Valjean ImagesFor whatever reason, I feel further called to steward this universal Mystery in her Christian manifestation (which, believe me, sometimes feels like more trouble than it’s worth!) As a Trinitarian (some fun little rabbit trails in that link), I would say that my tradition’s highest conception of God points to the paradox that reality is ultimately One, and yet, also Many. This is the (or at least a) mystery that the Three-in-One God points to. Oneness and plurality, transcendence and immanence, individuation and communion. And grace is the aroma that’s shot through – the All in all.

I hear this in the cry of Jesus to his Abba, just before he was betrayed with a kiss:

My prayer is not for them alone. I pray also for those who will trust me through their message
That all of them may be One, Father, just as You are in me and I am in You.
May they also be in Us so that the world may believe that you have sent me.
I have given them the glory that you gave me, that they may be One as We are One
— I in them and You in me—
so that they may be brought to complete union. 
(John 17:20-23a)

We long to feel this union – with the Divine, with each other, with our surroundings and environment, with our own spit and sinew, bodies and selves – and yet…so often we feel chained.

‎”I always rely on the kindness of strangers.” – says not just Blanche DuBois, but Everyone, to Everyone Else. Interdependence – recognized or unrecognized, cozy or cruel – is everywhere. It seems to me that we are all aloft on a streetcar named Desire.

With this desire unusually palpable in me, and reading an awesome re-written Psalm by a friend who emailed it to me, I sat down to my Centering Prayer practice this morning. In the midst of the silence – and, if I’m candid, some tears of recognition – the tune to Radiohead‘s Karma Police welled up within me. And then, the words you read above began to come. I bent the rules of Centering Prayer to step away and put them down, and then some more, adding flesh to bones. (I will resume in the Unconditional Silence early this evening, I hope.)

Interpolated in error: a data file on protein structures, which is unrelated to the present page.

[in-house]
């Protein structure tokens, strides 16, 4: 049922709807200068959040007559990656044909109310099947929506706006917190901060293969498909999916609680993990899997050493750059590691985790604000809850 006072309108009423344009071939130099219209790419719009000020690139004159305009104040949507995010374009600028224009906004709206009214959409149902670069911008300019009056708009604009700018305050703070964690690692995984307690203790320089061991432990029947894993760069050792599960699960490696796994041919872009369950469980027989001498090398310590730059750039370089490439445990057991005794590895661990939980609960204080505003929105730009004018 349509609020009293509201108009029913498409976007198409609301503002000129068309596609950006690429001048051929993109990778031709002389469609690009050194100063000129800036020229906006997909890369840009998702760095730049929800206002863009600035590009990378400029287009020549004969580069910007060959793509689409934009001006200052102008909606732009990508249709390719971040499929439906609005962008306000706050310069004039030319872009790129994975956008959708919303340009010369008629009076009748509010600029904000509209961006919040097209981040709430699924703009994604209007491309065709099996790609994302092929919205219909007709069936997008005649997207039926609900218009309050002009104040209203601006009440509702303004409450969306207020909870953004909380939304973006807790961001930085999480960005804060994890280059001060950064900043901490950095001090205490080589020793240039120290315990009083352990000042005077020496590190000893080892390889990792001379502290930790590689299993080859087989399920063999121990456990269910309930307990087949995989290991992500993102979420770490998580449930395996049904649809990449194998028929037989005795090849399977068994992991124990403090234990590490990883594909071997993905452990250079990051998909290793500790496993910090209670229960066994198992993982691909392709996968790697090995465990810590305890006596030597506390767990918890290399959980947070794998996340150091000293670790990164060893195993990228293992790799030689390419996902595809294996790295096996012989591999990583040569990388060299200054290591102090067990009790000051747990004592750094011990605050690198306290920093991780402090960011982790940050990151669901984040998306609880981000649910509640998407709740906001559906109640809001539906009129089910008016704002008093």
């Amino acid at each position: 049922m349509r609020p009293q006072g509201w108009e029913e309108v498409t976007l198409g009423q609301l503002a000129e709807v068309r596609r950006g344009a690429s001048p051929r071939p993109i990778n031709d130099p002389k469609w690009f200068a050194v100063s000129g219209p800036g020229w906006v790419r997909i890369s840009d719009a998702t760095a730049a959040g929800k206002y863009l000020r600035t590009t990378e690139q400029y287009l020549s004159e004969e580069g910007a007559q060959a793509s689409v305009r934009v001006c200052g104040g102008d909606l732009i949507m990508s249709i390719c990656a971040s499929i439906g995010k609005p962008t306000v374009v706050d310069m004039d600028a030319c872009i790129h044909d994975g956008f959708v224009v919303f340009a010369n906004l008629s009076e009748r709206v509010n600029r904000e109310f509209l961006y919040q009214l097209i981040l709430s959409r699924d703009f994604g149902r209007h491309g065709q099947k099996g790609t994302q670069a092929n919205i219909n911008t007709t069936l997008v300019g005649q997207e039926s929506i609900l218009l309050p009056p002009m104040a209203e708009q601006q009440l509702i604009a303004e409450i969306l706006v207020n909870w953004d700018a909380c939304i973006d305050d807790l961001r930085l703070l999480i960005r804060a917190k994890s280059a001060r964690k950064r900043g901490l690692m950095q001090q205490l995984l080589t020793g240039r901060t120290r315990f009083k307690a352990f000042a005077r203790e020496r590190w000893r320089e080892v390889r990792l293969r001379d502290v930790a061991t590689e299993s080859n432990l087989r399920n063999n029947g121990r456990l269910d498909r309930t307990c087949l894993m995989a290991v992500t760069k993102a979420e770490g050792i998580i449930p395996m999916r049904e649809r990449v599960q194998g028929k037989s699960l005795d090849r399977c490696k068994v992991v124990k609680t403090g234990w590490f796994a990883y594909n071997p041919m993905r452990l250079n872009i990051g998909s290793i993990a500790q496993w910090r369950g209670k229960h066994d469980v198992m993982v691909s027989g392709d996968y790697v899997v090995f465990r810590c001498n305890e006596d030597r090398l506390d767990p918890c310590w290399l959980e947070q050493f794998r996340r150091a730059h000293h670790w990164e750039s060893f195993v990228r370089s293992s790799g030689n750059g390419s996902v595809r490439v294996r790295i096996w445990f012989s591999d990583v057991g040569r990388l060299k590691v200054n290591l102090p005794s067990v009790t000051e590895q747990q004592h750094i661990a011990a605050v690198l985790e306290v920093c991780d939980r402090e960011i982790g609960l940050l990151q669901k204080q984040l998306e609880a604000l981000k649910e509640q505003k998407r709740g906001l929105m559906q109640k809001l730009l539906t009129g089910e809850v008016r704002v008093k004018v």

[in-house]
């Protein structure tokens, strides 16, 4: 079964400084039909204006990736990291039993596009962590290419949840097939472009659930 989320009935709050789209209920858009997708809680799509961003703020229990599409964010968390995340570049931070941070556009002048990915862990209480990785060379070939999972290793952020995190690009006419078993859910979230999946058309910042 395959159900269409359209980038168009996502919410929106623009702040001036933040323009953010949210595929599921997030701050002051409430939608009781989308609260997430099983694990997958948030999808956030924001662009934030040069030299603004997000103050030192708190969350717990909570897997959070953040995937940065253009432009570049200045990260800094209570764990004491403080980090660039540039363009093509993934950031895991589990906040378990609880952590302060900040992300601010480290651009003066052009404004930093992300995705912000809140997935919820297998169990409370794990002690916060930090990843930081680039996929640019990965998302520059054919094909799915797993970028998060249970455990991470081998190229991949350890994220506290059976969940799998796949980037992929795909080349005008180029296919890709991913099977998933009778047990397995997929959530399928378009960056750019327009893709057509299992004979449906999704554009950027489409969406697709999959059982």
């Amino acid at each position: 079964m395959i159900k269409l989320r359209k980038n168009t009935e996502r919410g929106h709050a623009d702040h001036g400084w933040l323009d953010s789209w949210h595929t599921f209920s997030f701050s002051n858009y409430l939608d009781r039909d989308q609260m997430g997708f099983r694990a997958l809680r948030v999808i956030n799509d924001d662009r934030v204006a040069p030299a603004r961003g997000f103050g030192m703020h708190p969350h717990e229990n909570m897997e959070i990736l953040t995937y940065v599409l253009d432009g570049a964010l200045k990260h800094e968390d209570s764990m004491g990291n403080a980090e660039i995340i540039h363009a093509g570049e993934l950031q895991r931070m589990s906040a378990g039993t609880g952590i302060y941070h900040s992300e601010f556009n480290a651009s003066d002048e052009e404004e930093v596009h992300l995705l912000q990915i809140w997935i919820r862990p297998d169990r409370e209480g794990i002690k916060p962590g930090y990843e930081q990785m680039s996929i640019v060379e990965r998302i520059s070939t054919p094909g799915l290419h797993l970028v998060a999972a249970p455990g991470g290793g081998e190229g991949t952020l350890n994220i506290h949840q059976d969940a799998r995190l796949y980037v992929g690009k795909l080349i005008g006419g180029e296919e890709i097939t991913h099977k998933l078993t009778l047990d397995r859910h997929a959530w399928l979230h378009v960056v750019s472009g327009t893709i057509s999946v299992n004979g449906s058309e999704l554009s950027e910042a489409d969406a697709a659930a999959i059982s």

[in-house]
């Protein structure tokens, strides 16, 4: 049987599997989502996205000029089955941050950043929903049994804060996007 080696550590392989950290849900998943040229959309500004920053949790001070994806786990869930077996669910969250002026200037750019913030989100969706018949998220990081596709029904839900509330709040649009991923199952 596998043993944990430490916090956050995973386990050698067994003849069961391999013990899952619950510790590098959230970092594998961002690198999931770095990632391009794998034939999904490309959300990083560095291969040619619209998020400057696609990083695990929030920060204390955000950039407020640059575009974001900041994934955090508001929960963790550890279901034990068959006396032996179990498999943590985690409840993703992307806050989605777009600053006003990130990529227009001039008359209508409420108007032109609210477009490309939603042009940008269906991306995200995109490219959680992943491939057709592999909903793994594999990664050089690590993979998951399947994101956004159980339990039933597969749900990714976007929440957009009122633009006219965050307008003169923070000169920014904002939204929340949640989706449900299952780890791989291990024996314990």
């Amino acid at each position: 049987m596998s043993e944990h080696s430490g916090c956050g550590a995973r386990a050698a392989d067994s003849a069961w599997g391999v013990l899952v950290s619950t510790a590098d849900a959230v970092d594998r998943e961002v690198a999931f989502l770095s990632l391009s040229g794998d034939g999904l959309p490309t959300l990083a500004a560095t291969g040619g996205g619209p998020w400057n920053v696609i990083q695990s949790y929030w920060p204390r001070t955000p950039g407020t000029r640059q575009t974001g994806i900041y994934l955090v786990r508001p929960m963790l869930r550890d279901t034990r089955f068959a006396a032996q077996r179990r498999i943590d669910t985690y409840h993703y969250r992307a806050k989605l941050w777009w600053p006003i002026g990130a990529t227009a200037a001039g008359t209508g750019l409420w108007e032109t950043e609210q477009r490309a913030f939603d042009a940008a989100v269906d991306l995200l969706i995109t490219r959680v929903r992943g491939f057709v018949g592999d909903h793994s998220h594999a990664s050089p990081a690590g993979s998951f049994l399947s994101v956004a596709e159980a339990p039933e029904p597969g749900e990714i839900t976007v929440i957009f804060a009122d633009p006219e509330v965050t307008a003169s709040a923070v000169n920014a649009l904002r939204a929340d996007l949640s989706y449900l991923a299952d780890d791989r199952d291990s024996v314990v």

This may not be its final form; its derivativity (that should so be a word) feels mildly kitschy but it’s hitting me in a deep place considering the life I’m living.

Your feedback is welcome. You feelin’ me?

Darkwood Brew: For the Love of God

Darkwood Brew LGBTMy friends Eric Elnes, Scott Griessel and company are putting together an awesome Darkwood Brew series I wanted to tell you about.

For the Love of God will be addressing the Bible passages that people commonly cite to oppose LGBT equality and adding several more that show that inclusion and acceptance is part of the flow of a “biblical” faith. There’s a truly stellar line-up:
Dec 30: Rev. Bruce Van Blair (UCC minister 40 yrs, not well known but kicks ass on biblical stuff. We featured him for our entire series on Colossians last year)
Jan 6: Dr. Jacq Lapsely (Princeton Seminary OT scholar and editor of the Dictionary of Biblical Ethics)
Jan 13: Dr. James Forbes
Jan 20: Dr. Jack Levison (NT scholar from Seattle Pacific U with Pentecostal roots)
Jan 27: Sue Fulton (first female graduate from Westpoint, lesbian)
Feb 3: Bishop Gene Robinson

Check out this trailer!

God in the Material World: Altizer and Žižek in the ‘Wake’ of the Death of God

Eccentric visionary and radical theologian Thomas J. J. Altizer created napkin-scribble icons to God’s mysterious demise at Atlanta’s Dark Horse Tavern in the mid-1960s, Carl McColman once told me; 40+ years later, Brittian Bullock and I would sit in the same bar pondering the same thing.

Now, about four years after that, I’m once again thinking of the death of God – the crisis in the life of God, God’s mysterious disappearance from the stage of history and even faith; the self-abnegation of God in Christ; the emptying of ‘the Sacred’ into ‘the secular,’ the ultimate kenosis that makes the here-and-now holy.

Feeling nervous around all this talk about theothanatology? You’re not alone. In a 2006 Emory Magazine article, Altizer himself said he felt “violently misunderstood” in his ideas and intent. “My work really means just the opposite of what everyone thinks.”

Altizer’s is, you see, a conversion story for our age:

Descended from General Thomas “Stonewall” Jackson, Thomas Jonathan Jackson Altizer grew up mostly in West Virginia in a family that was “deeply Southern” and marked, he says, by madness. He did learn a love of books from his father, who told Altizer his own father also revered the printed word, with one notable exception: in a fit of rage, Altizer’s grandfather once hurled Nietzsche’s The Antichrist into the fire. Although Altizer claims he was deeply taken with Christianity as a youth, he was raised with little religious guidance, left to find his own way through reading and prayer.

Altizer attended the University of Chicago from 1947 to 1954, finishing with a PhD. During his early years there, he also served as a chaplain at an Episcopal church and was on a path to becoming an Episcopal priest. But candidates for the priesthood were required to undergo a rigorous psychiatric exam, which, as Altizer writes, he “unexpectedly and totally failed.” Indeed, a psychiatrist told him he could expect to be institutionalized within the year.